As far as the schedule went, Oberholtzer argued that the April 29, 2004, document did not contain a schedule or other time-related requirements. Oberholtzer said that Paone knew Oberholtzer would be opening and operating his own miniature golf course in Georgia at the end of May. Therefore, Oberholtzer claimed, Paone knew that Oberholtzer would not be available to work on the project on a regular basis. Furthermore, Oberholtzer argued that several weeks of delay resulted from the actions of an unrelated contractor, who placed heavy equipment in the area of the future bumper boat pond. Also, he said, Paone failed to make timely payments to enable Oberholtzer to buy materials and to progress with the project. Finally, Oberholtzer complained that Paone approved all building plans, and that town building inspectors routinely inspected the progress and noted no building code violations.

Paone sued for breach of the contract and for negligence, and then moved for summary judgment.

obfus150827Held: Summary judgment was denied in this fact-laden morass. The Court observed that Paone’s causes of action for breach of contract and breach of the implied covenants of good faith and fair dealing both required first that there be an enforceable contract with sufficiently definite terms. Here, the parties could not even agree on whether the document was a contract, let alone what its terms might be. Paone contended the document represents the parties’ complete agreement, but Oberholtzer asserted that the document was an estimate used solely for the purpose of obtaining funding. While Paone said that the time for performance commenced in May 2004, Oberholtzer alleged that it had already completed substantial portions of the project prior to that time.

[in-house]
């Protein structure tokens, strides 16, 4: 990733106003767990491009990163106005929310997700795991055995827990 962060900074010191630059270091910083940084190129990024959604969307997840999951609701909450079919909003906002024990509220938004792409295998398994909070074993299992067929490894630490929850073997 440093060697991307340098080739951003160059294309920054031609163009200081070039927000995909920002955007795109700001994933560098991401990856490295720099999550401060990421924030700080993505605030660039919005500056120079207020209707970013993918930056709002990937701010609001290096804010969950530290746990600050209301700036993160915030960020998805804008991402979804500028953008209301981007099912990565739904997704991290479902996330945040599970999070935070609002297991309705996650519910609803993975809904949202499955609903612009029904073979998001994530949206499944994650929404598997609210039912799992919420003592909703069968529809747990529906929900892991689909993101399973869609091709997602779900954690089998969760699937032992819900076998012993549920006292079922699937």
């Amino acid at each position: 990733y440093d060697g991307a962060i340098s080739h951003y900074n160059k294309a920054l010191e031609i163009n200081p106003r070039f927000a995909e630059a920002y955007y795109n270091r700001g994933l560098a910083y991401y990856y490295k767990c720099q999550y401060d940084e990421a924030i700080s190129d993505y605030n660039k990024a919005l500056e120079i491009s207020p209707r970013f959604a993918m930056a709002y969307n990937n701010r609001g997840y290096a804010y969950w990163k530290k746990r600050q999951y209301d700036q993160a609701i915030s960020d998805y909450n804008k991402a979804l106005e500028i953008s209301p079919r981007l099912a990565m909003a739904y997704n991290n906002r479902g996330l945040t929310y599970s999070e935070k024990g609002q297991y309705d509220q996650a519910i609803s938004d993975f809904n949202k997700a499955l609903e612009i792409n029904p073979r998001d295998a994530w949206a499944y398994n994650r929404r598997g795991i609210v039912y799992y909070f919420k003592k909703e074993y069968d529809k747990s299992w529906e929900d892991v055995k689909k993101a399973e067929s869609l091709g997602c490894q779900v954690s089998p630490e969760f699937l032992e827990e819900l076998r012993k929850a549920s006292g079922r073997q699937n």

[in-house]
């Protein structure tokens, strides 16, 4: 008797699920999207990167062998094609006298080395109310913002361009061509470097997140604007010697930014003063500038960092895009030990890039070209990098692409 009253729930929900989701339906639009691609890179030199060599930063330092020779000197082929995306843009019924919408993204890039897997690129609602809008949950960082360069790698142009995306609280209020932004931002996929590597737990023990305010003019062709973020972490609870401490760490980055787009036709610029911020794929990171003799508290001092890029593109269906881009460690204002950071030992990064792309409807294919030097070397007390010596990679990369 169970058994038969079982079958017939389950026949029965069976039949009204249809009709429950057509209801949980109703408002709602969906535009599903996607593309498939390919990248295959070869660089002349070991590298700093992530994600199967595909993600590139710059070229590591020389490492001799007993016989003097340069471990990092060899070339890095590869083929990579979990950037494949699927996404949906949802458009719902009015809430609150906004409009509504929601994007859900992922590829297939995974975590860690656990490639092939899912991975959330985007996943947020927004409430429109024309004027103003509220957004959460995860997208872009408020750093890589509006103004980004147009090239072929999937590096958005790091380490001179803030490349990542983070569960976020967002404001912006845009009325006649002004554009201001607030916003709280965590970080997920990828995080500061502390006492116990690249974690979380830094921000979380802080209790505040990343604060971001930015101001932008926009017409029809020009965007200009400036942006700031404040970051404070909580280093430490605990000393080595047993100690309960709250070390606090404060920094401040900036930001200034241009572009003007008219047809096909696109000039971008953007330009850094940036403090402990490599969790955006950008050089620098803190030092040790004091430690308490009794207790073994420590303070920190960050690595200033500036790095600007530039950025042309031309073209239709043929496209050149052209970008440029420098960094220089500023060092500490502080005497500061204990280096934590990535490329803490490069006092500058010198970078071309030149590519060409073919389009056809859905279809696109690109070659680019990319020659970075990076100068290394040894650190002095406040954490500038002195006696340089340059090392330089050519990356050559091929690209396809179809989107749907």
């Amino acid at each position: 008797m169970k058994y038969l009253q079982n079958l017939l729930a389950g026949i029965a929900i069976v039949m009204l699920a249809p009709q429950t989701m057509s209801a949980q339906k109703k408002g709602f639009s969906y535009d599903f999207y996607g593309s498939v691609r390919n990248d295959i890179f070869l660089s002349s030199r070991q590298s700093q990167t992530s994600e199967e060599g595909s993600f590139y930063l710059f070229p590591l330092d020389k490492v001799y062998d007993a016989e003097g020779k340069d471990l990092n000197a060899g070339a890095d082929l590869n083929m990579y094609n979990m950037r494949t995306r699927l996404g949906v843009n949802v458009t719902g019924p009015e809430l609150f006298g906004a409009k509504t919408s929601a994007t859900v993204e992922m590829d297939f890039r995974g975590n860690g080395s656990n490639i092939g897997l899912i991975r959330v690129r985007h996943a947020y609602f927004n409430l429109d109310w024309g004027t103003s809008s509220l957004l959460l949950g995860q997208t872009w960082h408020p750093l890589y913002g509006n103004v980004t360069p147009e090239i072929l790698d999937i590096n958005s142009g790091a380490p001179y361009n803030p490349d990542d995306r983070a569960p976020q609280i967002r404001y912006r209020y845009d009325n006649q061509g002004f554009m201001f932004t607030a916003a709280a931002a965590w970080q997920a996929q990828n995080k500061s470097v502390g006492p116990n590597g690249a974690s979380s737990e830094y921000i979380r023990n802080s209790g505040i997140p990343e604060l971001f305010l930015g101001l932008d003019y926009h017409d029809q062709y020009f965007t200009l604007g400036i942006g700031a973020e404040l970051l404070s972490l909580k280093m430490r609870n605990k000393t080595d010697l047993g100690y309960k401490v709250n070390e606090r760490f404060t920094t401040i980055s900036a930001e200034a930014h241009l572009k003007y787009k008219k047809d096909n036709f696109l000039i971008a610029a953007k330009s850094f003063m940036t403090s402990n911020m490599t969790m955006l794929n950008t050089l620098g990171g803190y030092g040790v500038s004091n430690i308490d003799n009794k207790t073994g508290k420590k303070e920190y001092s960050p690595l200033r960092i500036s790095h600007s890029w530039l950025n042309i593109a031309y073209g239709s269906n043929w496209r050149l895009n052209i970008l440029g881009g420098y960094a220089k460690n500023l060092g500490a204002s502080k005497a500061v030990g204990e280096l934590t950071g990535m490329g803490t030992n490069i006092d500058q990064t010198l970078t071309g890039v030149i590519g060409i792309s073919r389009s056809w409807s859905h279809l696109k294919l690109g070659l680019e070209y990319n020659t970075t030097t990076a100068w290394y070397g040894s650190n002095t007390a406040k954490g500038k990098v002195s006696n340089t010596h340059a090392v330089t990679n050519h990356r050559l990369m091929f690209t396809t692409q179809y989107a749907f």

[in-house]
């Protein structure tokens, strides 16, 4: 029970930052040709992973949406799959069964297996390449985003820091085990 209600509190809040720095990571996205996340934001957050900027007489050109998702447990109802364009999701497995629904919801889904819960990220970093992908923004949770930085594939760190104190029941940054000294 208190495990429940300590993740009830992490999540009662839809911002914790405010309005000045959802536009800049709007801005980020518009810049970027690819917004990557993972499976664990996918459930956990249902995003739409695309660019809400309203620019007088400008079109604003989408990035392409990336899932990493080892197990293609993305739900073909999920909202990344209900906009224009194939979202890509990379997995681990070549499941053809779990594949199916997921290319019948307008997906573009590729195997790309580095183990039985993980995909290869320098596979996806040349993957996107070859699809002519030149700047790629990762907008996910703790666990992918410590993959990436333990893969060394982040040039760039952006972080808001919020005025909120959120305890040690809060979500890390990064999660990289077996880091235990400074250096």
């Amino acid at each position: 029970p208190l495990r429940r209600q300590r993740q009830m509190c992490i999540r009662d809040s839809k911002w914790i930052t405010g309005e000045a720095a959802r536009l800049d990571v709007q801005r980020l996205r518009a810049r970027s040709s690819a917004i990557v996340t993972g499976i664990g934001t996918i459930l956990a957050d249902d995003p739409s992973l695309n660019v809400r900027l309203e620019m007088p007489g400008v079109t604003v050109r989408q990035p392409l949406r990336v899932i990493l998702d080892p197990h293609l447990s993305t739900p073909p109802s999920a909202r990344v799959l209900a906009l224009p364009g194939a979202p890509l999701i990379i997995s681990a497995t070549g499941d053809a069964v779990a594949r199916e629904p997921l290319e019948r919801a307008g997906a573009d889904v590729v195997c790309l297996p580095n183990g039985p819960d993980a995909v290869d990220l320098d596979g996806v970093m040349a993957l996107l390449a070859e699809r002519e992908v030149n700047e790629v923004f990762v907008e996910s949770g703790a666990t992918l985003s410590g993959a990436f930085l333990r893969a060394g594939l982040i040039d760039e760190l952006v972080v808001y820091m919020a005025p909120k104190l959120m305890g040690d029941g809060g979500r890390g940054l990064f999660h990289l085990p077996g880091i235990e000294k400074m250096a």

What’s more, the Court found, reference to the April 29, 2004, document wasn’t helpful because it contained no details about the parties’ responsibilities or the construction schedule. The document was labeled “Spring 2004 Construction” and merely set forth the various projects and the price for each. In light of these disputes, the Court held, it could not determine whether an enforceable contract existed between the parties without evaluating the parties’ conflicting factual accounts. Moreover, on the basis of the April 29, 2004 document alone, the Court could not determine the construction schedule or the parties’ respective contractual responsibilities.

A trial would be necessary to straighten the whole mess out.

– Tom Root